Child labour means that children are forced to work like adults and take part in an economic activity. According to the ILO International Labour Organization this is applied to people up to age fifteen, or seventeen in case of dangerous work. Even though only about a fourth of the ILO members have ratified the respective convention, this age limit is generally accepted.
Child labour refers to the employment of children in any work that deprives children of their childhood, interferes with their ability to attend regular school, and that is mentally, physically, socially or morally dangerous and harmful.
Child labour is fundamentally different from casual work done by children, like guarding other children, or helping here and there. Child labour is forbidden in most countries. These days we see many minor boys and girls working in tea stalls, restaurants, hotels and other small shops. Some work in huge factories like brick factories. This is caused due to child labour, and the main reason why child labour occurs is poverty.
There are two kinds of work that minors can do:
- Some work they do is acceptable, as it is only light, or easy to do. Children can also do it while they are well-integrated into the family. This kind of work can be done in addition to an education the children are getting.
- The other kind of work is difficult to do, or it is physically exhausting. It may be dangerous, the children may be required to work for long hours and in humiliating clothing.
In general the second kind of work is usually labelled child labour. Estimates are that up to 350 million children are affected by child labour, eight million of these are affected by one of the worst forms of child labour: they are child soldiers, they are forced into prostitution, they are used for child pornography, they are child slaves, debt bondage or affected by human trafficking.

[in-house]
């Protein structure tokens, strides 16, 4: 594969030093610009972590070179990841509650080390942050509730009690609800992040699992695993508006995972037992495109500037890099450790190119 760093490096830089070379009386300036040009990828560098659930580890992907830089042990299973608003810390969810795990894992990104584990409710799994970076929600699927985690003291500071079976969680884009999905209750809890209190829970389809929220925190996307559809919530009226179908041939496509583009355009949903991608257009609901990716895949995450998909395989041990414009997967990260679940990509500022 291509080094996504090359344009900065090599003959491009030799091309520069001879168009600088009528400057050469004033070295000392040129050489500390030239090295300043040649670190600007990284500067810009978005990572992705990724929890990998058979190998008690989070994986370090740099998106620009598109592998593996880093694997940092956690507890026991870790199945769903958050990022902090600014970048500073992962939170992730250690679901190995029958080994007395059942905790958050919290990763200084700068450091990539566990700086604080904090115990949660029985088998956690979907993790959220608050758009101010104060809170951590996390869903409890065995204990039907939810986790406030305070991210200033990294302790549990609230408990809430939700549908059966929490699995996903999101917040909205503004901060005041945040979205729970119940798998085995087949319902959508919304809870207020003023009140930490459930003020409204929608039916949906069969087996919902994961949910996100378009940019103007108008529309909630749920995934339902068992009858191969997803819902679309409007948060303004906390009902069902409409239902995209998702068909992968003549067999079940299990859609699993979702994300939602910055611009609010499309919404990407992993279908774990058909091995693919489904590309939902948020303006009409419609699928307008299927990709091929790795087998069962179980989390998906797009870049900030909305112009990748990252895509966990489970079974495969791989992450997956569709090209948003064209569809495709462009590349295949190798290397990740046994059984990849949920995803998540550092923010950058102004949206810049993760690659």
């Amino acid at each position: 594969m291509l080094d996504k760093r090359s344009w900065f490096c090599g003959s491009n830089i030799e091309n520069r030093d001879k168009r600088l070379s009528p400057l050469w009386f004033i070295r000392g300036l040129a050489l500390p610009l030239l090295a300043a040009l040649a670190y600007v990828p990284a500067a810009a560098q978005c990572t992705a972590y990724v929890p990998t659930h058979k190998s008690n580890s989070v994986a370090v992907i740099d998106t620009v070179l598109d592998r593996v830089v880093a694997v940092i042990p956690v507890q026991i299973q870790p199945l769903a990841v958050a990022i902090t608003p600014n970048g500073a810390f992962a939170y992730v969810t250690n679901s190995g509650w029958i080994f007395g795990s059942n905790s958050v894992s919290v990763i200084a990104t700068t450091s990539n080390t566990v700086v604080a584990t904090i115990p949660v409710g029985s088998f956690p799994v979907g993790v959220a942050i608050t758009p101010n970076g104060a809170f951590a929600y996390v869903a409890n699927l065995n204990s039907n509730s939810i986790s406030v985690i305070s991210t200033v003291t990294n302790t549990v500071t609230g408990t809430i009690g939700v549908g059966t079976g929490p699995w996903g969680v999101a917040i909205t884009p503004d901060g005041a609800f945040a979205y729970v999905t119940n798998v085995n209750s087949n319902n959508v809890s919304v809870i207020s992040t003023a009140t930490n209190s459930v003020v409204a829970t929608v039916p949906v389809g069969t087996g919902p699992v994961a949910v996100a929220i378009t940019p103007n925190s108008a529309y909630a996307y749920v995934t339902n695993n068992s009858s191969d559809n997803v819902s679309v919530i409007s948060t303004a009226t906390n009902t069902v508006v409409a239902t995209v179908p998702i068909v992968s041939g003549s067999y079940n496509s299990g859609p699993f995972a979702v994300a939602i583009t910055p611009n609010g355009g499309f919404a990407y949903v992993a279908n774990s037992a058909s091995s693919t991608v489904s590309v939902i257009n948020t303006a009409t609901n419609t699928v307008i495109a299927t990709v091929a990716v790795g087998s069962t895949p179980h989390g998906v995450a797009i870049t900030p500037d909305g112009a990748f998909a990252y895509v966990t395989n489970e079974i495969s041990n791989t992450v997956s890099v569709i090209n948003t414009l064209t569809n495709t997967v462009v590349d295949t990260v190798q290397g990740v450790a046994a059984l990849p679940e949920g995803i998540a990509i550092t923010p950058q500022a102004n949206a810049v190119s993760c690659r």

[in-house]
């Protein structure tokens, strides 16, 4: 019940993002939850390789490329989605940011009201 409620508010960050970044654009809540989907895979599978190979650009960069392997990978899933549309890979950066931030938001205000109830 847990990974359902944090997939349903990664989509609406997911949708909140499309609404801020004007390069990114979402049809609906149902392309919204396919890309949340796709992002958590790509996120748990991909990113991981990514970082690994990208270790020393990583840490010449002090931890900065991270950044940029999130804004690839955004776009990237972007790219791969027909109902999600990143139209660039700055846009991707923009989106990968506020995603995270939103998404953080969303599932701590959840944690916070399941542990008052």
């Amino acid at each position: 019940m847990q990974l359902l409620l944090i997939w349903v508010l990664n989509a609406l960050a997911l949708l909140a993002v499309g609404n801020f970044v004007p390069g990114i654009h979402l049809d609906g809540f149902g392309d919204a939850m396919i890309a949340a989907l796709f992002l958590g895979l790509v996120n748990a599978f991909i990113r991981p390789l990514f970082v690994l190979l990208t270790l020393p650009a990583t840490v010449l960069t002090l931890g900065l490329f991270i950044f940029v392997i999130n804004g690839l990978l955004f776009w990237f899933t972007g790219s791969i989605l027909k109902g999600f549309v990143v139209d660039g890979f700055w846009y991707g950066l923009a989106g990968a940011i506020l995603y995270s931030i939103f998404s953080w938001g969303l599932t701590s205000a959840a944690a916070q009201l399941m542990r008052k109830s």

There are many prejudices against child labor in the Western world: Very often such cases are known through scandals made by the mass media: In that manner, a working child is often seen as a slave, working in a sweat shop in a third world country, producing textiles, or as one of the street children in South America. The reality is different though: Such shops exist all over the world, also in countries like the United States or Italy. The fact that child labour is involved is often hidden: More than three quarters of this work is done in the sector of agriculture, or it has to do with activities done at home, in the context of the family. If child-slaves exist, they are only a minority. This form of work done by children also existed before industrialisation and globalisation, the two phenomena have made it more visible, at best.